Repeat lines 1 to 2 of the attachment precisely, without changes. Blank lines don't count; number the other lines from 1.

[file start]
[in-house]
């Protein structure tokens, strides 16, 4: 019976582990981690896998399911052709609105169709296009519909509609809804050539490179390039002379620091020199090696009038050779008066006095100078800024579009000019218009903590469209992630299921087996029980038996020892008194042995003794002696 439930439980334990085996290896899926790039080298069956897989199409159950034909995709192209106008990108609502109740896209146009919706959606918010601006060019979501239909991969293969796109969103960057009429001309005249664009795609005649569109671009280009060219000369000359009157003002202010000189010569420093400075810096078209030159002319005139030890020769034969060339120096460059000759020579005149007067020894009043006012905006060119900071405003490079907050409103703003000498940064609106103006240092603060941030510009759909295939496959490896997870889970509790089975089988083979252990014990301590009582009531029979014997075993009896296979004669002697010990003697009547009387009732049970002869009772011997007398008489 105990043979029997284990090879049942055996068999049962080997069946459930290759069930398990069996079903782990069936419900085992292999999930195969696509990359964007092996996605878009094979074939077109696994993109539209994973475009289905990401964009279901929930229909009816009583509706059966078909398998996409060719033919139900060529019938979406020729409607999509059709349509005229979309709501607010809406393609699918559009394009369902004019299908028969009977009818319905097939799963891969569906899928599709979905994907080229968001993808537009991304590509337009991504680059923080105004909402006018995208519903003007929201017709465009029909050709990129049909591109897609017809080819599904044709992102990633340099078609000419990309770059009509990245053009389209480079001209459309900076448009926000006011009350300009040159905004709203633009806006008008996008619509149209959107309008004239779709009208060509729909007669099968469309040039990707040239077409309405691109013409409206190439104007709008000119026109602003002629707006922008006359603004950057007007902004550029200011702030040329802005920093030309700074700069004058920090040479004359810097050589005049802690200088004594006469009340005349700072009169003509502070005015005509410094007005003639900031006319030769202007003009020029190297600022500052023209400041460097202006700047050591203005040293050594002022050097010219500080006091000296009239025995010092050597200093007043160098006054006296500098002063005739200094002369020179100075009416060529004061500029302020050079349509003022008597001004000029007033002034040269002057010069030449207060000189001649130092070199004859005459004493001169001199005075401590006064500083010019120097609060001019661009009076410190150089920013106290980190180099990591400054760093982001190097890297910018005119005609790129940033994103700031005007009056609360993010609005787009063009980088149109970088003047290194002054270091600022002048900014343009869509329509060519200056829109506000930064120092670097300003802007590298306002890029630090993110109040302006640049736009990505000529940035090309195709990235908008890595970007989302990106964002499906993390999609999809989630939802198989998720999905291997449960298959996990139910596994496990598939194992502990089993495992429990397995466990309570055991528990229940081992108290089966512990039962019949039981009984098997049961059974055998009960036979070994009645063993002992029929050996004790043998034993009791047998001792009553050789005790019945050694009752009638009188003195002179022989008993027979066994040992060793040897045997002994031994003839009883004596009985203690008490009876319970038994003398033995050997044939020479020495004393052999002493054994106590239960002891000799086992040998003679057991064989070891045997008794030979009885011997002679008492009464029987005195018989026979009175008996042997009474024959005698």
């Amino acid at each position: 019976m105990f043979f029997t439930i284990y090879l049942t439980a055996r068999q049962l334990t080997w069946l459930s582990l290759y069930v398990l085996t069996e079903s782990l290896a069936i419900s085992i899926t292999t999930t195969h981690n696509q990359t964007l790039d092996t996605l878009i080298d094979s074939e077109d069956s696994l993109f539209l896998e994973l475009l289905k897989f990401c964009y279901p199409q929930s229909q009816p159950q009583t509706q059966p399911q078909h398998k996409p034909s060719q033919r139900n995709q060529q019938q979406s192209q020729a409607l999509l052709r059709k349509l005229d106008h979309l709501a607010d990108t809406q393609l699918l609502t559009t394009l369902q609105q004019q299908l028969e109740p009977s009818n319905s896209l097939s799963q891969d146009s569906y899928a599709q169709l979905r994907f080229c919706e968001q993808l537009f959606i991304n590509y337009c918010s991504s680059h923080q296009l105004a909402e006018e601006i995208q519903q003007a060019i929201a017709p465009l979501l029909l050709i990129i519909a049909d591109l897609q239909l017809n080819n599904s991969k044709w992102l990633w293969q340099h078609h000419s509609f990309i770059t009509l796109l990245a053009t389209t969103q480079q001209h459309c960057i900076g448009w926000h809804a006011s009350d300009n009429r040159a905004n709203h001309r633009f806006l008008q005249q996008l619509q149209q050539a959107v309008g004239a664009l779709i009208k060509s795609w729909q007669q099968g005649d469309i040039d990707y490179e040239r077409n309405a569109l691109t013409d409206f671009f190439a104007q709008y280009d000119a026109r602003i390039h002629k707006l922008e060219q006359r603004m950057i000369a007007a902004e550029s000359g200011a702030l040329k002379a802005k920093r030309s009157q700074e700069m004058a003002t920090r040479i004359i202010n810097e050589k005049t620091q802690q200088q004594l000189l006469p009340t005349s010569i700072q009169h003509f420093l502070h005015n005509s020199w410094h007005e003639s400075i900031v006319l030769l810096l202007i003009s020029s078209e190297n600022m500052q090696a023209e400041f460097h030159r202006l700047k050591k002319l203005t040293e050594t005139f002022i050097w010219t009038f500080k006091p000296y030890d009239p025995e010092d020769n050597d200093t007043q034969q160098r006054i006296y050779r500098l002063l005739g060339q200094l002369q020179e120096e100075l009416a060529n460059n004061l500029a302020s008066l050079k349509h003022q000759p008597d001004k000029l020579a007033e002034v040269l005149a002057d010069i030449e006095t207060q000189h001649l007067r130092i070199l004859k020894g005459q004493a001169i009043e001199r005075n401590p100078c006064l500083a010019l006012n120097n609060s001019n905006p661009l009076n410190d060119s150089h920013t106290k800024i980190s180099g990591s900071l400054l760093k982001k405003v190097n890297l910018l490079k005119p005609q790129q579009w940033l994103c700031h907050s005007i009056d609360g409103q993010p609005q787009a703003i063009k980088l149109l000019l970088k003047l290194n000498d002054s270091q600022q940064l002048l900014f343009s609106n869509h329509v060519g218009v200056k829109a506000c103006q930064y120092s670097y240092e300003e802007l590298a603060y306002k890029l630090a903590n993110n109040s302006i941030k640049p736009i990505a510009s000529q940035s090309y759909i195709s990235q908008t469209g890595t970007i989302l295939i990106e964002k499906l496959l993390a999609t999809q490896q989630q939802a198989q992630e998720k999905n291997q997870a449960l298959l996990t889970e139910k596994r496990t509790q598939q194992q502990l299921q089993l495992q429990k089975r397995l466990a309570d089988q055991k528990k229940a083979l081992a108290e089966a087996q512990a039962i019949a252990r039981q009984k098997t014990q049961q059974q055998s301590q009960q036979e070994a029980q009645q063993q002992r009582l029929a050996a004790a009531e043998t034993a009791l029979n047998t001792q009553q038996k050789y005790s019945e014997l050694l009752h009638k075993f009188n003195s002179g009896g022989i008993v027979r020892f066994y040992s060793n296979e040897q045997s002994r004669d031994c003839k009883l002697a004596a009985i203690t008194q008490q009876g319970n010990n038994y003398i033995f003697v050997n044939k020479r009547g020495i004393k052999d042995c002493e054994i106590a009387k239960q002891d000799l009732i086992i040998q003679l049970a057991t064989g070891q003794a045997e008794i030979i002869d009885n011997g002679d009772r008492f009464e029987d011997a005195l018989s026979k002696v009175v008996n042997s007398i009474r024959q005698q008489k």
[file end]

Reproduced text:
[in-house]
């Protein structure tokens, strides 16, 4: 019976582990981690896998399911052709609105169709296009519909509609809804050539490179390039002379620091020199090696009038050779008066006095100078800024579009000019218009903590469209992630299921087996029980038996020892008194042995003794002696 439930439980334990085996290896899926790039080298069956897989199409159950034909995709192209106008990108609502109740896209146009919706959606918010601006060019979501239909991969293969796109969103960057009429001309005249664009795609005649569109671009280009060219000369000359009157003002202010000189010569420093400075810096078209030159002319005139030890020769034969060339120096460059000759020579005149007067020894009043006012905006060119900071405003490079907050409103703003000498940064609106103006240092603060941030510009759909295939496959490896997870889970509790089975089988083979252990014990301590009582009531029979014997075993009896296979004669002697010990003697009547009387009732049970002869009772011997007398008489 105990043979029997284990090879049942055996068999049962080997069946459930290759069930398990069996079903782990069936419900085992292999999930195969696509990359964007092996996605878009094979074939077109696994993109539209994973475009289905990401964009279901929930229909009816009583509706059966078909398998996409060719033919139900060529019938979406020729409607999509059709349509005229979309709501607010809406393609699918559009394009369902004019299908028969009977009818319905097939799963891969569906899928599709979905994907080229968001993808537009991304590509337009991504680059923080105004909402006018995208519903003007929201017709465009029909050709990129049909591109897609017809080819599904044709992102990633340099078609000419990309770059009509990245053009389209480079001209459309900076448009926000006011009350300009040159905004709203633009806006008008996008619509149209959107309008004239779709009208060509729909007669099968469309040039990707040239077409309405691109013409409206190439104007709008000119026109602003002629707006922008006359603004950057007007902004550029200011702030040329802005920093030309700074700069004058920090040479004359810097050589005049802690200088004594006469009340005349700072009169003509502070005015005509410094007005003639900031006319030769202007003009020029190297600022500052023209400041460097202006700047050591203005040293050594002022050097010219500080006091000296009239025995010092050597200093007043160098006054006296500098002063005739200094002369020179100075009416060529004061500029302020050079349509003022008597001004000029007033002034040269002057010069030449207060000189001649130092070199004859005459004493001169001199005075401590006064500083010019120097609060001019661009009076410190150089920013106290980190180099990591400054760093982001190097890297910018005119005609790129940033994103700031005007009056609360993010609005787009063009980088149109970088003047290194002054270091600022002048900014343009869509329509060519200056829109506000930064120092670097300003802007590298306002890029630090993110109040302006640049736009990505000529940035090309195709990235908008890595970007989302990106964002499906993390999609999809989630939802198989998720999905291997449960298959996990139910596994496990598939194992502990089993495992429990397995466990309570055991528990229940081992108290089966512990039962019949039981009984098997049961059974055998009960036979070994009645063993002992029929050996004790043998034993009791047998001792009553050789005790019945050694009752009638009188003195002179022989008993027979066994040992060793040897045997002994031994003839009883004596009985203690008490009876319970038994003398033995050997044939020479020495004393052999002493054994106590239960002891000799086992040998003679057991064989070891045997008794030979009885011997002679008492009464029987005195018989026979009175008996042997009474024959005698």